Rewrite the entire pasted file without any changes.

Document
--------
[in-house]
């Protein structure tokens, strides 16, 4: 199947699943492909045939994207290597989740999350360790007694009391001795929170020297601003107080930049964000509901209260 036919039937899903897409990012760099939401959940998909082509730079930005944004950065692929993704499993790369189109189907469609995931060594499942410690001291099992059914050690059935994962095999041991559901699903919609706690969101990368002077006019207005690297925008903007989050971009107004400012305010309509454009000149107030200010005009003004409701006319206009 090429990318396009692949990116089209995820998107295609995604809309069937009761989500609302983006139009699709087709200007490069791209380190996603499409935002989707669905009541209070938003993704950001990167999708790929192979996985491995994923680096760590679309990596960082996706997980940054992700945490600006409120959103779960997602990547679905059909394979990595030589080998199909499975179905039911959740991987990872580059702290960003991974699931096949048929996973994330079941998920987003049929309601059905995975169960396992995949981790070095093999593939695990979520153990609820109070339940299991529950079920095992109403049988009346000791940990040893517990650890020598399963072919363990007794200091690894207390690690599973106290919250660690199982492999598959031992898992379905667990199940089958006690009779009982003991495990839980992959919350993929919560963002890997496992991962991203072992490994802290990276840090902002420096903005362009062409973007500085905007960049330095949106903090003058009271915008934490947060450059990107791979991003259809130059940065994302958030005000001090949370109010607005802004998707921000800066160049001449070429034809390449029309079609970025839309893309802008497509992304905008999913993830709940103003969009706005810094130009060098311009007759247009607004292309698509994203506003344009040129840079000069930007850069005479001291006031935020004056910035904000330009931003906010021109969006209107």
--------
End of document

[in-house]
């Protein structure tokens, strides 16, 4: 199947699943492909045939994207290597989740999350360790007694009391001795929170020297601003107080930049964000509901209260 036919039937899903897409990012760099939401959940998909082509730079930005944004950065692929993704499993790369189109189907469609995931060594499942410690001291099992059914050690059935994962095999041991559901699903919609706690969101990368002077006019207005690297925008903007989050971009107004400012305010309509454009000149107030200010005009003004409701006319206009 090429990318396009692949990116089209995820998107295609995604809309069937009761989500609302983006139009699709087709200007490069791209380190996603499409935002989707669905009541209070938003993704950001990167999708790929192979996985491995994923680096760590679309990596960082996706997980940054992700945490600006409120959103779960997602990547679905059909394979990595030589080998199909499975179905039911959740991987990872580059702290960003991974699931096949048929996973994330079941998920987003049929309601059905995975169960396992995949981790070095093999593939695990979520153990609820109070339940299991529950079920095992109403049988009346000791940990040893517990650890020598399963072919363990007794200091690894207390690690599973106290919250660690199982492999598959031992898992379905667990199940089958006690009779009982003991495990839980992959919350993929919560963002890997496992991962991203072992490994802290990276840090902002420096903005362009062409973007500085905007960049330095949106903090003058009271915008934490947060450059990107791979991003259809130059940065994302958030005000001090949370109010607005802004998707921000800066160049001449070429034809390449029309079609970025839309893309802008497509992304905008999913993830709940103003969009706005810094130009060098311009007759247009607004292309698509994203506003344009040129840079000069930007850069005479001291006031935020004056910035904000330009931003906010021109969006209107």